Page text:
I recently visited Amsterdam’s Rijksmuseum, a museum dedicated to arts and history. I went with two friends: one who had no trouble keeping up the natural pace of artifact appreciation, and the other who was painstakingly cataloging each exhibit on his camera so that he could recall each piece later on. Needless to say, we soon got farther ahead of him than we’d anticipated.
I chose to retrace our footsteps to find him, no mean feat as I assure you, the spaces between the spotlit exhibits were as black as night. But lo! A tall figure in a dark t-shirt stood hunched, examining an aquamanile (animal jug-type sculpture, in this case a lion) with his camera. I saw the camera finding focus on its LCD display and I knew I had but seconds to act. In two swift strides I was at his side, I thrust my finger deep into the side of the lion’s gaping mouth, roaring lion-like as I did it; the synergy of the moment felt euphoric. The camera shutter immediately clicked, and my inappropriate interference had been immortalised forever in the camera’s memory.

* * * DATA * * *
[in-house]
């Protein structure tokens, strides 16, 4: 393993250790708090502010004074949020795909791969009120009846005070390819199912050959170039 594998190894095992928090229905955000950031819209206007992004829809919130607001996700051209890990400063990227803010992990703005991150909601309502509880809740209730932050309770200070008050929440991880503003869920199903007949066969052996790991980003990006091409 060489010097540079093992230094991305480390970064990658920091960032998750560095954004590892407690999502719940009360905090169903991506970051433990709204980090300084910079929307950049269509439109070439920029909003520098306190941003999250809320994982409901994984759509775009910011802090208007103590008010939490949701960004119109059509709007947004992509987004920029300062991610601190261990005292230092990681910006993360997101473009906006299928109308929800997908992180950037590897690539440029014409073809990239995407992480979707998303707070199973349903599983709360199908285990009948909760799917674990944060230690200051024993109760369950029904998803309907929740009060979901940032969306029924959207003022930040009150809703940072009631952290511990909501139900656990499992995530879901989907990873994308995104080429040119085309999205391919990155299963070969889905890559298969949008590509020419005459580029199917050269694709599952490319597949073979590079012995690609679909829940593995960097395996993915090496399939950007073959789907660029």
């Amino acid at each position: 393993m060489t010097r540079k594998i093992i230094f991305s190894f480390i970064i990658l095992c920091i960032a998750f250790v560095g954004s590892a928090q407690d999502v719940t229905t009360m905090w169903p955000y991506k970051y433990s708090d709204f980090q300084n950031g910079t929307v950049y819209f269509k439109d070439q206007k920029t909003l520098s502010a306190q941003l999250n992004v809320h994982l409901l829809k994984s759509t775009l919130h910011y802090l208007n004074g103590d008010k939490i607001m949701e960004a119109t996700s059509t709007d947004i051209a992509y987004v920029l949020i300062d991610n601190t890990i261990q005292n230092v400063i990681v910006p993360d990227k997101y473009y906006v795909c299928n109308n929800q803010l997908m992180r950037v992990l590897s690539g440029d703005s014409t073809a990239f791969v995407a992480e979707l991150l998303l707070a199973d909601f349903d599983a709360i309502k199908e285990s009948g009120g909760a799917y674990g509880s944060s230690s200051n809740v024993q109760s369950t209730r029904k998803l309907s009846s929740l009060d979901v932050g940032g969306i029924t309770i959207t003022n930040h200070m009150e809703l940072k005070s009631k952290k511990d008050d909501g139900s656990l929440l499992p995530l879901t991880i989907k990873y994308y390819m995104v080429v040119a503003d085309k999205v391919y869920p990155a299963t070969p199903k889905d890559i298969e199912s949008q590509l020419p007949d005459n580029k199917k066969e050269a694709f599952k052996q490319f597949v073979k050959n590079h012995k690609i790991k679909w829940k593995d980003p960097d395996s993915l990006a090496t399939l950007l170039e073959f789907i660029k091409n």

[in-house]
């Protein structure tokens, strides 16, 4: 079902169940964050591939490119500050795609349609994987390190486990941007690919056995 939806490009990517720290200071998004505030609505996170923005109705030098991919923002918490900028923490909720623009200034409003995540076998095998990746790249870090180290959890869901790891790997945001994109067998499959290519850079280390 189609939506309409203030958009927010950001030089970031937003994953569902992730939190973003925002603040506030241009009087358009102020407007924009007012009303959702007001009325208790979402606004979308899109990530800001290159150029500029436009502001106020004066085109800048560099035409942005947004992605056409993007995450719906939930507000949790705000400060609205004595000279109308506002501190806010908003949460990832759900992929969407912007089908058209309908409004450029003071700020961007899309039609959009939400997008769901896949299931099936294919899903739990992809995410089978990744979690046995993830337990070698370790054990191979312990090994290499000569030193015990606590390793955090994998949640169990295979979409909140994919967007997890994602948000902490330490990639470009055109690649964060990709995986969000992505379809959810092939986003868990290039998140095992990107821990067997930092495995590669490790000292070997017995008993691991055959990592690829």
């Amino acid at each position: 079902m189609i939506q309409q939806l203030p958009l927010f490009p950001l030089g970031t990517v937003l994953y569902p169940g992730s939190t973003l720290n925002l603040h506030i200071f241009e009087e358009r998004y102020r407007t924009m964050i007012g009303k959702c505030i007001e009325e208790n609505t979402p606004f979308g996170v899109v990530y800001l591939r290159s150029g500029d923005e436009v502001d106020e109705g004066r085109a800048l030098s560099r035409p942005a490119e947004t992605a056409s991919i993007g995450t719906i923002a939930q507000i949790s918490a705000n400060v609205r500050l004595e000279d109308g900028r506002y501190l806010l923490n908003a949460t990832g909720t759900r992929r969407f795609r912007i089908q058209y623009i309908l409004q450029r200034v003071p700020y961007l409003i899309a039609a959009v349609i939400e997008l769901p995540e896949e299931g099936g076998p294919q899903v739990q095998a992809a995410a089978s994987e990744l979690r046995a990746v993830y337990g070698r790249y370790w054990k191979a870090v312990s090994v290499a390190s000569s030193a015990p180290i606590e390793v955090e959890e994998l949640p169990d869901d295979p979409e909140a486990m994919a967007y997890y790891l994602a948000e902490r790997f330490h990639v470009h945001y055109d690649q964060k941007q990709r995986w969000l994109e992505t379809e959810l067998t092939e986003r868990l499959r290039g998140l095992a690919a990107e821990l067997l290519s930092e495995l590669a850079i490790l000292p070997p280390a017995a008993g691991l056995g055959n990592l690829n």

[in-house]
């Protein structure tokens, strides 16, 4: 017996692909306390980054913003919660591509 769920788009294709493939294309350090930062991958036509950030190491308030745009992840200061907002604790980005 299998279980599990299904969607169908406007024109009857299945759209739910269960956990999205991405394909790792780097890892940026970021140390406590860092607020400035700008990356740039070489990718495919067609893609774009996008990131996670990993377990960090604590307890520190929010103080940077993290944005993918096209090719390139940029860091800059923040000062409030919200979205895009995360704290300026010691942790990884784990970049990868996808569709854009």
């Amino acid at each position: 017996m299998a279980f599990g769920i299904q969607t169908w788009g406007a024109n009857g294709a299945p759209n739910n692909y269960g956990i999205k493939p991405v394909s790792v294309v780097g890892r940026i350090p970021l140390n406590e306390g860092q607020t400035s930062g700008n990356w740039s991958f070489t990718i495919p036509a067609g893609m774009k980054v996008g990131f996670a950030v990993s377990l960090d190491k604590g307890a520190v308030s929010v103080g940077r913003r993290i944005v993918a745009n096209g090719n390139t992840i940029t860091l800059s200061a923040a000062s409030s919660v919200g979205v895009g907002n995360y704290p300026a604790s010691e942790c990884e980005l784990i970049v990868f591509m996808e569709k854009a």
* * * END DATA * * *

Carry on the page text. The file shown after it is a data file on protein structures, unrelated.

I felt rather smug at this point. But in the split second of the moment passing, the figure raised his head and I saw his face illuminate under the spotlight. Alas! It was NOT my friend, but a stranger! He looked dumbfounded: and I very much embarrassed. Speechless, I quickly made my escape back into the blackness between the exhibits.
I must have appeared to be some kind of crazed photo-bomber, or just frikkin’ mental. My friend was nowhere to be seen either, which made me feel worse. It’s funny when you think about it, that somewhere out there is a photo of an aquamanile with my finger in its mouth.
Just remember to always watch your backs at museums, or some crazy person may spring from the darkness like a ninja and photo-bomb your history coursework.
The intrepid exhibit interferer.